“Aha’s” on Epiphany

Jan. 5th (or 6th) is my favorite holiday. For years I thought I had it all to myself. Having already failed at whatever New Year’s Resolutions I had thrown at the dartboard, I would try again to envision my next year after the decorations were put away and the rich holiday foods were consumed or thrown away.

When I was raising a family, this would hit after the kids were back in school and we were once again held by familiar routines. I discovered that arranging some time for myself and myself alone on this day was the last and best day of the holiday. It was like my own personal clean-up, my revisioning time.

Later I was giddy to learn that there was a date on the liturgical calendar called “Epiphany,” and that it coincided with my private holiday.

Epiphany is also known as Three Kings Day throughout Latin America, and it’s a family day, a day that gifts are given to children, honoring the gifts the Wise Men brought to the manger. It’s also traditionally considered the last day of Christmas.

An Epiphany is also, of course, an “aha” moment. Like the one I was having when I discovered I was sharing my personal holiday with half the hemisphere.

For me, the image of wise people following a star to the birth of a baby, to the birth of hope and possibility, made my private holiday even better. And better yet that others were celebrating on this very day. As long as I didn’t have to cook, decorate, or make the party happen.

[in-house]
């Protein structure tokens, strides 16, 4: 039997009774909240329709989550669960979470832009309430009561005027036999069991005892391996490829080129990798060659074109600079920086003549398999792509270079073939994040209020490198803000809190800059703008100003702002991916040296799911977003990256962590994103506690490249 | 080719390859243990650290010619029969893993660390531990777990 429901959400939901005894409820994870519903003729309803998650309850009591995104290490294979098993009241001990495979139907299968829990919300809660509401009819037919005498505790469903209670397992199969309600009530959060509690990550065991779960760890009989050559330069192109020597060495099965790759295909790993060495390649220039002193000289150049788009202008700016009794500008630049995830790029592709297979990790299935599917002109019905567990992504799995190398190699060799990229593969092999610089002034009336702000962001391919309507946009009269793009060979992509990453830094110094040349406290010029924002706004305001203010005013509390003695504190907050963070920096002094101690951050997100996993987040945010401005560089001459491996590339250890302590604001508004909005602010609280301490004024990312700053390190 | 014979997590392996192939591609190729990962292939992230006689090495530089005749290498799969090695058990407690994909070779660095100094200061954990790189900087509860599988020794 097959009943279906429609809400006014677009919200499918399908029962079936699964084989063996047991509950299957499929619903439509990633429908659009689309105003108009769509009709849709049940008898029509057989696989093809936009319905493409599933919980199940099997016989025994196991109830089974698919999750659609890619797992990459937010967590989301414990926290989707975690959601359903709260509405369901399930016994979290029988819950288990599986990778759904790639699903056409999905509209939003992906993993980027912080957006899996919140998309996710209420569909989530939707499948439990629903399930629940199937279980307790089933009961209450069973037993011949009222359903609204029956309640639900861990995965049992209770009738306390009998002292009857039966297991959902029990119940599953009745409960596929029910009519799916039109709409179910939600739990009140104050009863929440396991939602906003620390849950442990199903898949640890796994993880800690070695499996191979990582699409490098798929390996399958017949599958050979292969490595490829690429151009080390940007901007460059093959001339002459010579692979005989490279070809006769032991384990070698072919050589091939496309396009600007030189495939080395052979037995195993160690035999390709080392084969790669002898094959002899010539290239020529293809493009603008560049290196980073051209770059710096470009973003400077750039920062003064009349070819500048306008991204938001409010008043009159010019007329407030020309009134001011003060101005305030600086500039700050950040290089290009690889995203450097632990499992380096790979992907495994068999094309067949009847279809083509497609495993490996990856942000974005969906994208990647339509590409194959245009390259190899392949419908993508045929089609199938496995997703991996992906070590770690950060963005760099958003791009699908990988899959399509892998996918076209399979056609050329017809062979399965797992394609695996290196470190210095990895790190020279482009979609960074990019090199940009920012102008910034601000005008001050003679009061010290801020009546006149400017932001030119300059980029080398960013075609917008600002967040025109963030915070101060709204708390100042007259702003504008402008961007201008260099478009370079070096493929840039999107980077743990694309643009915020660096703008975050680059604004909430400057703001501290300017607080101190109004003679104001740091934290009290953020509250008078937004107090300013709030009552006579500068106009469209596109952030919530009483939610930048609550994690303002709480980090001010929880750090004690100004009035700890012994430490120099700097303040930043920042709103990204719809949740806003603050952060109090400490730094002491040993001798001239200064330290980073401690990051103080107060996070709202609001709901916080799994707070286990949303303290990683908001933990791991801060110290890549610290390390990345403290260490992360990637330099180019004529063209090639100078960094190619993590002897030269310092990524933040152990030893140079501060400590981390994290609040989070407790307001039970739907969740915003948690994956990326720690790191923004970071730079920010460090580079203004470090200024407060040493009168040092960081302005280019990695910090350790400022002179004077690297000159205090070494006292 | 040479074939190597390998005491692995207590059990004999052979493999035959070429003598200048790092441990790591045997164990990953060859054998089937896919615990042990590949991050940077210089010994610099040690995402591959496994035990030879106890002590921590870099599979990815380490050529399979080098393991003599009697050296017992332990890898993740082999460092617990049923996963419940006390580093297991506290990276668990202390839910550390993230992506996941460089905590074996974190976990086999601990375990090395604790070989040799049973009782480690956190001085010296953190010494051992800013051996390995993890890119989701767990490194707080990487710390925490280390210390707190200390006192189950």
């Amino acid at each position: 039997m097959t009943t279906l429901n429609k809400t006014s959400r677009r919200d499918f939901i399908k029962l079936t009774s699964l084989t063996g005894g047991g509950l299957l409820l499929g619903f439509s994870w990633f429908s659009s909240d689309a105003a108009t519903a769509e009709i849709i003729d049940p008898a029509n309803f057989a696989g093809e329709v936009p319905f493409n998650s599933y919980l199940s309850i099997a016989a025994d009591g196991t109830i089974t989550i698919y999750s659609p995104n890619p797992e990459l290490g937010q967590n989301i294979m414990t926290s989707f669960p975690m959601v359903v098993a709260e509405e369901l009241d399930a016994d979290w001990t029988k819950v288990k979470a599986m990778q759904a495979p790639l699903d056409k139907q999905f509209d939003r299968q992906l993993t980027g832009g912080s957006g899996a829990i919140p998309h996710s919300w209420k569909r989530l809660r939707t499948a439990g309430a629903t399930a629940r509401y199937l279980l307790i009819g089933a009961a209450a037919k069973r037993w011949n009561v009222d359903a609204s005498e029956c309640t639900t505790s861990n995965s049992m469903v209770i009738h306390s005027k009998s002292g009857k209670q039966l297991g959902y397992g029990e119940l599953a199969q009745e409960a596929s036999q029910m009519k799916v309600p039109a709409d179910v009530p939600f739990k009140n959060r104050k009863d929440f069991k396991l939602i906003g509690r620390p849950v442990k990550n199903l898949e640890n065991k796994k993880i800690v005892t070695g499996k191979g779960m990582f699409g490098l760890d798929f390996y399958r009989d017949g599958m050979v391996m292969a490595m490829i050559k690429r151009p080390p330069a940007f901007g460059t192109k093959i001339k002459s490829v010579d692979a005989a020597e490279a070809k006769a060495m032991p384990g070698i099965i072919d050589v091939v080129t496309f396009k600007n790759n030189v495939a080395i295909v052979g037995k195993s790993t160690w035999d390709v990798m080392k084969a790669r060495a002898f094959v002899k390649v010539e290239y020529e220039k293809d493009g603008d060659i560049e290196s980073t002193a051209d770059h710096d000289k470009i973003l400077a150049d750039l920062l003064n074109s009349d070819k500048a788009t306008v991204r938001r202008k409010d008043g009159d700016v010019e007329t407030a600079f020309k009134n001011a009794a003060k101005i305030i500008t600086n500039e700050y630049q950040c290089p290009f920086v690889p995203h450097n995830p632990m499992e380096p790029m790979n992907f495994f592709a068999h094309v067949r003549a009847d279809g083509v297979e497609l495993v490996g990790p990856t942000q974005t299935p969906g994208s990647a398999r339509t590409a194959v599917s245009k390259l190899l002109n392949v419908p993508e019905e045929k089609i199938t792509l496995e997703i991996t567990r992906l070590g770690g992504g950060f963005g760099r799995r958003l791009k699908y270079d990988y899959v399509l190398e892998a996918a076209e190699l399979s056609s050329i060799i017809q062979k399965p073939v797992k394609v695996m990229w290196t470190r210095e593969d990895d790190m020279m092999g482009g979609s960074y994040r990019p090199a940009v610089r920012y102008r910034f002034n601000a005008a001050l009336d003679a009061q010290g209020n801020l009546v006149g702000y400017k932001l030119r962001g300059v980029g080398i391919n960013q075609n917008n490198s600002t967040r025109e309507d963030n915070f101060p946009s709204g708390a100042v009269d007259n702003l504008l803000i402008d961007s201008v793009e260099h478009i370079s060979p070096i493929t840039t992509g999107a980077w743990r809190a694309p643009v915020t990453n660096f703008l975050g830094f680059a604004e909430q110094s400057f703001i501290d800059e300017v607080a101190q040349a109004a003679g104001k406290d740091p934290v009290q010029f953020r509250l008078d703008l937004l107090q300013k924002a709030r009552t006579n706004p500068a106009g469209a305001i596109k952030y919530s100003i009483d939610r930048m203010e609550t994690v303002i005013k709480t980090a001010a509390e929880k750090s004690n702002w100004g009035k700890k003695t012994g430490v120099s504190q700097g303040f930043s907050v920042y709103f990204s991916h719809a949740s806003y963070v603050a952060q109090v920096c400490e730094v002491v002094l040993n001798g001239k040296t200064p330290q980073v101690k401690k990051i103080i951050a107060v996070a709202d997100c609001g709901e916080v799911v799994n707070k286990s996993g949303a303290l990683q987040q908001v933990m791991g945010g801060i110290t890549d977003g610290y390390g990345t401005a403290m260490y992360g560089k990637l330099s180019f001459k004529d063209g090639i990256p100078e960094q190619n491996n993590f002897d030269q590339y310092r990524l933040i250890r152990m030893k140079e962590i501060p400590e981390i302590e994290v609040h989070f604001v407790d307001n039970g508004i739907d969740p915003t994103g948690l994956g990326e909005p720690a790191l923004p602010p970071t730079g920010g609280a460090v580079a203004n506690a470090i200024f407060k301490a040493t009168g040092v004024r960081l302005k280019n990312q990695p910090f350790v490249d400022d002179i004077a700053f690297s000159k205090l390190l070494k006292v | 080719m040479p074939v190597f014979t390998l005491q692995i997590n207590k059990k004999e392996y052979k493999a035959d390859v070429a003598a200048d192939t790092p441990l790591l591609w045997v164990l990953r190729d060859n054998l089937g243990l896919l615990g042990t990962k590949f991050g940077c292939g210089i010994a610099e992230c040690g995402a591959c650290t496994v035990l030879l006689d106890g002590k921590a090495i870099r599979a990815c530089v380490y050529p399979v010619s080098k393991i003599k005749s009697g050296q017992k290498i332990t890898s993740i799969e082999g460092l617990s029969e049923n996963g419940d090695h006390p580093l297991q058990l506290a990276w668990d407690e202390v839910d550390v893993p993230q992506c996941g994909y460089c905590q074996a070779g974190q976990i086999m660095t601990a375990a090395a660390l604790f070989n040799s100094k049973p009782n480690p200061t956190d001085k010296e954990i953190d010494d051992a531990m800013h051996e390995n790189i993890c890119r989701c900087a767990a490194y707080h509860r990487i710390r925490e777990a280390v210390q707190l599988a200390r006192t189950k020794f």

Hunkered down with tea and a journal, I could reflect on my past year. This was something I’d never had a chance to do during the New Year’s hubbub, no matter how much I intended to prepare for New Year’s resolutions. I took long walks in silence, if I could. I got a massage, if I could afford it. Did a yoga class. All of it in near silence.

What I discovered I’m sharing with you now: “Aha” moments can double or even triple when you celebrate Epiphany or dedicate some time to solitude. Even if you think you’ve missed the window for New Year’s Resolutions, if you’ve already broken every one you half-heartedly made. Take some time now… or soon… to clear your busy mind.

Give yourself a break. Breathe. Eat nourishing food. Lightly and slowly. If you feel like napping, do it. Take some time in nature, if possible.

What do you love to do? Let your hand write it down. Make room for one of these every day. See what Aha’s arise.

If you like lists, a list of what you “should” do this year. If it doesn’t ring your chimes, drop it. Or make it fun. Instead of “lose ten pounds,” make a list of high-nutrition whole foods (especially soups) you love and can prepare ahead of time. Put a little piece of scotch tape on your snack shelf to make you more mindful of your choice to eat. Call it good and move on.

Your own private Epiphany can happen any time by design. Free yourself to set up a personal getaway whenever you can. If you need to go away for a 24-hour reboot, do it. The secret sauce is some silence. Some solitude (even if you share it with a friend, listening and quiet time is essential

Listen for the Aha’s that arise.

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